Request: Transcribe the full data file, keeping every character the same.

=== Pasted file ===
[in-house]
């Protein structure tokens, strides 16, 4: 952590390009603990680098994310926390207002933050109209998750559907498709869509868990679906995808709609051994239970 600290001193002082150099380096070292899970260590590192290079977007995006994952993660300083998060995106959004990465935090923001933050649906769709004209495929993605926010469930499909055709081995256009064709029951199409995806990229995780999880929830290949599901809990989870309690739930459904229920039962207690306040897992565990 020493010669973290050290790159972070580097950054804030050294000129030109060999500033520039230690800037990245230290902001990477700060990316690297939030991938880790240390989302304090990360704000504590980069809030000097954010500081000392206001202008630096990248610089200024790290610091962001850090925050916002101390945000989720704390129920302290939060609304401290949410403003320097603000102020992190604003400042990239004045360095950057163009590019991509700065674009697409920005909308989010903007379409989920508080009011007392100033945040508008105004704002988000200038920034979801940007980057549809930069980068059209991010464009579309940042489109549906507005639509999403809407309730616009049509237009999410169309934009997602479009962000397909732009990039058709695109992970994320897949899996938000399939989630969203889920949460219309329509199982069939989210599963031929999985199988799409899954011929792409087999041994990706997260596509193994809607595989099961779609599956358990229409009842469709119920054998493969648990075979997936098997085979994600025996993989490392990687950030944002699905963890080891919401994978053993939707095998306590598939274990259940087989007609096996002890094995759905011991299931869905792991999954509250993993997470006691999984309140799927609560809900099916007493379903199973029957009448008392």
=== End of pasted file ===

[in-house]
């Protein structure tokens, strides 16, 4: 952590390009603990680098994310926390207002933050109209998750559907498709869509868990679906995808709609051994239970 600290001193002082150099380096070292899970260590590192290079977007995006994952993660300083998060995106959004990465935090923001933050649906769709004209495929993605926010469930499909055709081995256009064709029951199409995806990229995780999880929830290949599901809990989870309690739930459904229920039962207690306040897992565990 020493010669973290050290790159972070580097950054804030050294000129030109060999500033520039230690800037990245230290902001990477700060990316690297939030991938880790240390989302304090990360704000504590980069809030000097954010500081000392206001202008630096990248610089200024790290610091962001850090925050916002101390945000989720704390129920302290939060609304401290949410403003320097603000102020992190604003400042990239004045360095950057163009590019991509700065674009697409920005909308989010903007379409989920508080009011007392100033945040508008105004704002988000200038920034979801940007980057549809930069980068059209991010464009579309940042489109549906507005639509999403809407309730616009049509237009999410169309934009997602479009962000397909732009990039058709695109992970994320897949899996938000399939989630969203889920949460219309329509199982069939989210599963031929999985199988799409899954011929792409087999041994990706997260596509193994809607595989099961779609599956358990229409009842469709119920054998493969648990075979997936098997085979994600025996993989490392990687950030944002699905963890080891919401994978053993939707095998306590598939274990259940087989007609096996002890094995759905011991299931869905792991999954509250993993997470006691999984309140799927609560809900099916007493379903199973029957009448008392």